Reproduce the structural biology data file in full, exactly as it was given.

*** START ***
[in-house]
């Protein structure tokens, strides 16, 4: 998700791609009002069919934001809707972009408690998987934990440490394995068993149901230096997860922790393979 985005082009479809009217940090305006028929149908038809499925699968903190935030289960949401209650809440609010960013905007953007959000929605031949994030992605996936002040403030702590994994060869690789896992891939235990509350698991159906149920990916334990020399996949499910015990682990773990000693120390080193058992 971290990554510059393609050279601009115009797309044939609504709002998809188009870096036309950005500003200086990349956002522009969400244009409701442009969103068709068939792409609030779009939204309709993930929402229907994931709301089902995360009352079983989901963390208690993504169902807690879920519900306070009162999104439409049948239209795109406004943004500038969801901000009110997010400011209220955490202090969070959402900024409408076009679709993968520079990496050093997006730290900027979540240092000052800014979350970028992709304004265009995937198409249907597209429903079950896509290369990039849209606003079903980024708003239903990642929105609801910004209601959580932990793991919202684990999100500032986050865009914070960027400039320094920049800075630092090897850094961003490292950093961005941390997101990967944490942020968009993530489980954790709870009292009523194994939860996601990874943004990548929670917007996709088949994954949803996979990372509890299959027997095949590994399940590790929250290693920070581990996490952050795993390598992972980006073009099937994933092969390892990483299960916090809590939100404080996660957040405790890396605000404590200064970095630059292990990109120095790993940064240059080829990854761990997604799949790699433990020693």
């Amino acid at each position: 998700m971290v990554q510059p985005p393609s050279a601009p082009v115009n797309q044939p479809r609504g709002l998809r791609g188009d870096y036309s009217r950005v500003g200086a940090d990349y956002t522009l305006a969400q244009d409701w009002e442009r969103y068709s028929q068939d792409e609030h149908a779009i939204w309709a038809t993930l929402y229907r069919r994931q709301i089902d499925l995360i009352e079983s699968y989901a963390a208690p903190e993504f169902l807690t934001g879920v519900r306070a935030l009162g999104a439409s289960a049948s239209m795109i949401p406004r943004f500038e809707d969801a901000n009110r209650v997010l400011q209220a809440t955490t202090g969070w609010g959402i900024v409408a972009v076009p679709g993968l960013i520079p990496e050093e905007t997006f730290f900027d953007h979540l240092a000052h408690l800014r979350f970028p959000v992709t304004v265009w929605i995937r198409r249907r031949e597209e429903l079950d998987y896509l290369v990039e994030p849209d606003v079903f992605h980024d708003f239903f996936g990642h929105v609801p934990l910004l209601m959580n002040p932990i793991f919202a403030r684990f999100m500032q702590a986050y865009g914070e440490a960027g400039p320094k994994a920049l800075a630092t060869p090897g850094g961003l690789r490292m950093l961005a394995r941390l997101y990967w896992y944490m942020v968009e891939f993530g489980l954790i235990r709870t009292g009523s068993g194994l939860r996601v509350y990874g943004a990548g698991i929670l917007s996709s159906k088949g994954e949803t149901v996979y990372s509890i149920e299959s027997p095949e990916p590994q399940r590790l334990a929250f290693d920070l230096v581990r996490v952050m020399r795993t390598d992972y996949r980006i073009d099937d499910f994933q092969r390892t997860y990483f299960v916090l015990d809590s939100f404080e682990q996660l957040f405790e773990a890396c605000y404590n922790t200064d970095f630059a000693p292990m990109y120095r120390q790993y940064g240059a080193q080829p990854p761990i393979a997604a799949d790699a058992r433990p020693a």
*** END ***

[in-house]
């Protein structure tokens, strides 16, 4: 998700791609009002069919934001809707972009408690998987934990440490394995068993149901230096997860922790393979 985005082009479809009217940090305006028929149908038809499925699968903190935030289960949401209650809440609010960013905007953007959000929605031949994030992605996936002040403030702590994994060869690789896992891939235990509350698991159906149920990916334990020399996949499910015990682990773990000693120390080193058992 971290990554510059393609050279601009115009797309044939609504709002998809188009870096036309950005500003200086990349956002522009969400244009409701442009969103068709068939792409609030779009939204309709993930929402229907994931709301089902995360009352079983989901963390208690993504169902807690879920519900306070009162999104439409049948239209795109406004943004500038969801901000009110997010400011209220955490202090969070959402900024409408076009679709993968520079990496050093997006730290900027979540240092000052800014979350970028992709304004265009995937198409249907597209429903079950896509290369990039849209606003079903980024708003239903990642929105609801910004209601959580932990793991919202684990999100500032986050865009914070960027400039320094920049800075630092090897850094961003490292950093961005941390997101990967944490942020968009993530489980954790709870009292009523194994939860996601990874943004990548929670917007996709088949994954949803996979990372509890299959027997095949590994399940590790929250290693920070581990996490952050795993390598992972980006073009099937994933092969390892990483299960916090809590939100404080996660957040405790890396605000404590200064970095630059292990990109120095790993940064240059080829990854761990997604799949790699433990020693």
């Amino acid at each position: 998700m971290v990554q510059p985005p393609s050279a601009p082009v115009n797309q044939p479809r609504g709002l998809r791609g188009d870096y036309s009217r950005v500003g200086a940090d990349y956002t522009l305006a969400q244009d409701w009002e442009r969103y068709s028929q068939d792409e609030h149908a779009i939204w309709a038809t993930l929402y229907r069919r994931q709301i089902d499925l995360i009352e079983s699968y989901a963390a208690p903190e993504f169902l807690t934001g879920v519900r306070a935030l009162g999104a439409s289960a049948s239209m795109i949401p406004r943004f500038e809707d969801a901000n009110r209650v997010l400011q209220a809440t955490t202090g969070w609010g959402i900024v409408a972009v076009p679709g993968l960013i520079p990496e050093e905007t997006f730290f900027d953007h979540l240092a000052h408690l800014r979350f970028p959000v992709t304004v265009w929605i995937r198409r249907r031949e597209e429903l079950d998987y896509l290369v990039e994030p849209d606003v079903f992605h980024d708003f239903f996936g990642h929105v609801p934990l910004l209601m959580n002040p932990i793991f919202a403030r684990f999100m500032q702590a986050y865009g914070e440490a960027g400039p320094k994994a920049l800075a630092t060869p090897g850094g961003l690789r490292m950093l961005a394995r941390l997101y990967w896992y944490m942020v968009e891939f993530g489980l954790i235990r709870t009292g009523s068993g194994l939860r996601v509350y990874g943004a990548g698991i929670l917007s996709s159906k088949g994954e949803t149901v996979y990372s509890i149920e299959s027997p095949e990916p590994q399940r590790l334990a929250f290693d920070l230096v581990r996490v952050m020399r795993t390598d992972y996949r980006i073009d099937d499910f994933q092969r390892t997860y990483f299960v916090l015990d809590s939100f404080e682990q996660l957040f405790e773990a890396c605000y404590n922790t200064d970095f630059a000693p292990m990109y120095r120390q790993y940064g240059a080193q080829p990854p761990i393979a997604a799949d790699a058992r433990p020693a």